Through the new consortium, led by scientists at Duke University, investigators who once competed to unravel the mysteries of HIV will share access to patient groups, called cohorts, they have studied.
Support for the consortium is provided by the Center for HIV/AIDS Vaccine Immunology (CHAVI), established at Duke in 2005 with a grant that could total as much as $300 million over seven years from the U.S. National Institute of Allergy and Infectious Diseases. CHAVI's initial mission is to find out what the immune system does during HIV infection -- including in the rare individuals who control the infection on their own -- and try to produce a vaccine to mimic those responses.
"We intend to use natural genetic differences among people to point the way toward the most promising avenues for vaccine development," said David Goldstein, Ph.D., director of the Center for Population Genomics and Pharmacogenetics at the Duke Institute for Genome Sciences & Policy and director of CHAVI's host genetics research core. "We want to find out why some people naturally hold the virus down to almost undetectable levels while others lose control of it quickly."
The newly organized group, called EuroCHAVI, will recruit 600 patients from nine cohorts. "This will be is the largest cohort assembled for large-scale analysis of genetic differences among HIV-infected patients," said Amalio Telenti, M.D., Ph.D., a key organizer of the collaboration. Telenti is professor of medical virology and co-director of the Institute of Microbiology at the University of Lausanne, Switzerland.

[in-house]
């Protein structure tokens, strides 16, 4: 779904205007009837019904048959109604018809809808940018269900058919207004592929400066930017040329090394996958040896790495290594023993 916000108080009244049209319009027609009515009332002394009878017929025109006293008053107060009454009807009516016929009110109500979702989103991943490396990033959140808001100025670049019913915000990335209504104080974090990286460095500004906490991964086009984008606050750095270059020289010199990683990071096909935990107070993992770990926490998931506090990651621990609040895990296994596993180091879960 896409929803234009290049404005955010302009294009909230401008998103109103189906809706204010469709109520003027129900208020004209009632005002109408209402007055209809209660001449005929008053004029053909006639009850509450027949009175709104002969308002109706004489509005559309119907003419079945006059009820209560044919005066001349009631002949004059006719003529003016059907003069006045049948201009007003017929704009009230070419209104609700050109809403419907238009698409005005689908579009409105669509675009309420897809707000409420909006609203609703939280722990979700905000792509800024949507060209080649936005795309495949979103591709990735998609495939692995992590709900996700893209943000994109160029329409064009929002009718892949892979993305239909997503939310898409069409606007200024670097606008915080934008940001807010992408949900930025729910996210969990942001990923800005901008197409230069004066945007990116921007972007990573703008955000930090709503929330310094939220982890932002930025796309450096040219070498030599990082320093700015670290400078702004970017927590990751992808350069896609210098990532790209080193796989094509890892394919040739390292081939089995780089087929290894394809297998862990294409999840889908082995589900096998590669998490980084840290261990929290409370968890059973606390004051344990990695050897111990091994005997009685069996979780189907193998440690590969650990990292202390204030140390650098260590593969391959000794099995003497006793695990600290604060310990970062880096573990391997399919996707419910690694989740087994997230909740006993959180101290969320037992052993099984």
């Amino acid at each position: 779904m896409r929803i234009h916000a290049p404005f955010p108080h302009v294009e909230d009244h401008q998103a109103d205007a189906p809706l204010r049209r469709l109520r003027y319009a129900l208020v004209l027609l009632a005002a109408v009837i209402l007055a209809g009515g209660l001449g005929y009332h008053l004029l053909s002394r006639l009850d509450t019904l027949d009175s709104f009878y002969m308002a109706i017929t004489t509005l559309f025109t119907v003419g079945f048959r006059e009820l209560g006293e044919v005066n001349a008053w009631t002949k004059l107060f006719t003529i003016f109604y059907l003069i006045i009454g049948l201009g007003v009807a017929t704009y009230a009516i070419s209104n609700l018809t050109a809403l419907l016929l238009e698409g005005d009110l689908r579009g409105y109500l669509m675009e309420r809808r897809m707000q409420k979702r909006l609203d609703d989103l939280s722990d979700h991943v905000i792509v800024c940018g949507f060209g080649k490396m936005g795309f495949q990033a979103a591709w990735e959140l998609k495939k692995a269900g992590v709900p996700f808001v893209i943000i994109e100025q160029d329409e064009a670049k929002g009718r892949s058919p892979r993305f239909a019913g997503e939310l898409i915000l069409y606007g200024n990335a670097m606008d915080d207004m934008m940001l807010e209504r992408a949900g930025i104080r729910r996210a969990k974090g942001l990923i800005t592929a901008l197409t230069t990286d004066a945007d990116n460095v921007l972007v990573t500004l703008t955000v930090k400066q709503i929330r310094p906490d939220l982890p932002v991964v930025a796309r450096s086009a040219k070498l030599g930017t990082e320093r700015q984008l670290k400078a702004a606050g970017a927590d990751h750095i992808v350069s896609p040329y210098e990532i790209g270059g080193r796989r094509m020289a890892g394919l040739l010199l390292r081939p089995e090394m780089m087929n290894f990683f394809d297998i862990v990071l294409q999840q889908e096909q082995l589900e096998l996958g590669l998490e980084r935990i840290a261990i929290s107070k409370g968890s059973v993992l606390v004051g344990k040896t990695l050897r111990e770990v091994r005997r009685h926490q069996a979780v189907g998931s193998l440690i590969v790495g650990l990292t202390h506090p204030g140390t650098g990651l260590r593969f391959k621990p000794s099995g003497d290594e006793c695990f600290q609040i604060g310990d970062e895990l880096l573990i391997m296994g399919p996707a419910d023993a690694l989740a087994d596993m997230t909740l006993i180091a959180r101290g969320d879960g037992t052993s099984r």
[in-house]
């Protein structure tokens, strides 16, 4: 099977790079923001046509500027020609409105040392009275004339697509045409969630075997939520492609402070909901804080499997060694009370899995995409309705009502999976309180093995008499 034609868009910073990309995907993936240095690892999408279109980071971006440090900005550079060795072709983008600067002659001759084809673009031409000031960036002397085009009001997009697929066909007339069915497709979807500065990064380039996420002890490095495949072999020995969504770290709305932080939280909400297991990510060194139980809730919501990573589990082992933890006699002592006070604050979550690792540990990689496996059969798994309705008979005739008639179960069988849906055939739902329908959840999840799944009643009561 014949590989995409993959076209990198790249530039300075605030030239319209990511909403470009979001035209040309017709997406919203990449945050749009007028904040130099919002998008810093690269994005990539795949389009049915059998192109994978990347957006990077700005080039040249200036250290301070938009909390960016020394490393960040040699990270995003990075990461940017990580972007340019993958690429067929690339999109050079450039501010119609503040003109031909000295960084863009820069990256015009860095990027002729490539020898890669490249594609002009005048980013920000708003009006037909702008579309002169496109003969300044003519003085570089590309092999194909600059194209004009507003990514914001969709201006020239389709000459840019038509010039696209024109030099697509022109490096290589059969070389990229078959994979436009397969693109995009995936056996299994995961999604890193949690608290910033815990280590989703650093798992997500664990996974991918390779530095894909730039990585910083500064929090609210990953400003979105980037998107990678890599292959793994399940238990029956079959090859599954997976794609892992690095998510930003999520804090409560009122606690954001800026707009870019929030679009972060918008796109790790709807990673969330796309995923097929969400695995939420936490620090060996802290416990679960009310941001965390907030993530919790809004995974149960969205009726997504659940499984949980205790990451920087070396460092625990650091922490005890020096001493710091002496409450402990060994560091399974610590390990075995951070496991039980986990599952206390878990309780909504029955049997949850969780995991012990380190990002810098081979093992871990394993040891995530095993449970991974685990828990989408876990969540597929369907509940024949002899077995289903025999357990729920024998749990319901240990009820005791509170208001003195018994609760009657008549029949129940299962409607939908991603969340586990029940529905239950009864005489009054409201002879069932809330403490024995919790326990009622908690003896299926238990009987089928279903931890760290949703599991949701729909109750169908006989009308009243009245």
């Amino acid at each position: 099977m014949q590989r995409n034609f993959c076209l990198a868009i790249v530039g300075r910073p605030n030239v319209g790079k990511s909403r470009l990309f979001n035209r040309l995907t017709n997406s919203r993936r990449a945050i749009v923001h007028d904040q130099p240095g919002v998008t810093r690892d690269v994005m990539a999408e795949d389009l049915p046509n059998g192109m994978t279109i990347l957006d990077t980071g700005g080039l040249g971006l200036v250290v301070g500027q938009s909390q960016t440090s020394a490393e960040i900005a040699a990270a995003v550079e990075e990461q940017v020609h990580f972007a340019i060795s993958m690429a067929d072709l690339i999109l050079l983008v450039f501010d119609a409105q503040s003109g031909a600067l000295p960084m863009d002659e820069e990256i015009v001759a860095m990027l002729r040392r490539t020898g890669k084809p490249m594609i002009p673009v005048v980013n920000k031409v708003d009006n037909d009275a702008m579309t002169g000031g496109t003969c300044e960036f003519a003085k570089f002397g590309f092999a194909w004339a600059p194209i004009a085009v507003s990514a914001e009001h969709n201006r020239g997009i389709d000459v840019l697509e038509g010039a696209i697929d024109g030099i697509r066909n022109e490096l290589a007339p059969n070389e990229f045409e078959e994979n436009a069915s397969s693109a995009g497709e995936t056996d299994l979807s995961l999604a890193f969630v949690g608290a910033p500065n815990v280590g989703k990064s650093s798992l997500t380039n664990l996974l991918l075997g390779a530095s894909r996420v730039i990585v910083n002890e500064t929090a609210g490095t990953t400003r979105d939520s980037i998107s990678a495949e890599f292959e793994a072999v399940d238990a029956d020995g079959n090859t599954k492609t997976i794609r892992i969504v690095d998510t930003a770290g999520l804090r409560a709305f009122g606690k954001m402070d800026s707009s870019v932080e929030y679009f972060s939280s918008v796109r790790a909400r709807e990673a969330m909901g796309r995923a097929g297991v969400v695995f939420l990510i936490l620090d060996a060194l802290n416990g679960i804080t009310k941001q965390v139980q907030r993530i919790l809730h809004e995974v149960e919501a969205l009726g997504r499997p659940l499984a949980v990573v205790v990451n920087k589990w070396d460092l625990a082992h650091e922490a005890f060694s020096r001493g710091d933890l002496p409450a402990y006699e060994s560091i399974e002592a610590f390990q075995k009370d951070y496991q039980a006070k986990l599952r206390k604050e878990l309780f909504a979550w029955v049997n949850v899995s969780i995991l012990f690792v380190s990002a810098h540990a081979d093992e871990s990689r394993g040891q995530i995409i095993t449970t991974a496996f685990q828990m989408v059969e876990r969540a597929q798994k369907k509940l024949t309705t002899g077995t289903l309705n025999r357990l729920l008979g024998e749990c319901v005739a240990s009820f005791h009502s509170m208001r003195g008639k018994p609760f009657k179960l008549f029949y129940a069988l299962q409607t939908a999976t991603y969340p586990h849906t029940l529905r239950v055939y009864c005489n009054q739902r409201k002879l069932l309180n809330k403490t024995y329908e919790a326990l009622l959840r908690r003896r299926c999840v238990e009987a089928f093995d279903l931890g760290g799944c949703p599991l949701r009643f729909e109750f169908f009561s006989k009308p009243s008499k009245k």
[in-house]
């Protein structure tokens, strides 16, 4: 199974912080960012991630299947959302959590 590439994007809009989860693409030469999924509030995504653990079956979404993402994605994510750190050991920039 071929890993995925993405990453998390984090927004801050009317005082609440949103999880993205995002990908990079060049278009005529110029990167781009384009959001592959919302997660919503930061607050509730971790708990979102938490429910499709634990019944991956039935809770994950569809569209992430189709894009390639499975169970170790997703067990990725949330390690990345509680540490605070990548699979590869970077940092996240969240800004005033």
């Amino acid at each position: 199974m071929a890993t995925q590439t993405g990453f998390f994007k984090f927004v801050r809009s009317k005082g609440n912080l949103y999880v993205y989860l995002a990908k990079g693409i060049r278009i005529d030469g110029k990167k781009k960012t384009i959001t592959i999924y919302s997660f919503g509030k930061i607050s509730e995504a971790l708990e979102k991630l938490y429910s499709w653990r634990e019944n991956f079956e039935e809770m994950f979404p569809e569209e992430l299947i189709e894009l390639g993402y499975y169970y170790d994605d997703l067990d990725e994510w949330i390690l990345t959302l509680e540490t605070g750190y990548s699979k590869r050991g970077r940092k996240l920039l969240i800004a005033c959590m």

EuroCHAVI aims to quickly identify common genes -- wherever they are in the human genome -- that affect how the body responds to HIV. "Because of the willingness of researchers throughout the world t o work together, the prospects are very real for getting answers by next year," Goldstein said.
"This is exactly the kind of work we are trying to catalyze," said CHAVI director Barton Haynes, M.D. Haynes is a professor of medicine and director of the Human Vaccine Institute at Duke University Medical Center.
Despite repeated exposures, some people apparently never become infected with HIV. Among those who become infected, there is dramatic variation in how the body responds to HIV and in how long it takes for infection to progress to AIDS. EuroCHAVI scientists will try to understand these differences by searching for an underlying genetic influence.
Typically, scientists use genetic analysis to search for minor changes in the sequence of 3 billion DNA letters that make up the human genome. The changes, called single nucleotide polymorphisms (SNPs), are like single-letter variations in the spellings of a word. The SNPs cluster in local neighborhoods, known as haplotypes, within the genome. Most of these variations are biologically meaningless, but a small fraction can alter the function of a gene. Combining the effect of many slightly altered genes may significantly increase the risk of disease -- in this case, HIV/AIDS.
The genome studies will be carried out at the Duke Institute for Genome Sciences & Policy and the University of Lausanne. "Large-scale genome analyses like this are critical for determining the role of the genome in complex diseases such as AIDS," said Huntington Willard, Ph.D., director of the Duke genomics institute. The combination of large population cohorts and state-of-the-art genome technology will allow us to dissect the genetic factors that contribute to disease."
CHAVI also will establish an even larger cohort of HIV-infected patients in Africa and perform the same genetic analyses. Haplotypes, or genetic neighborhoods, are poorly known for people of African ancestry, Goldstein said. CHAVI will f und investigators to develop a detailed and accurate map of haplotypes among these populations.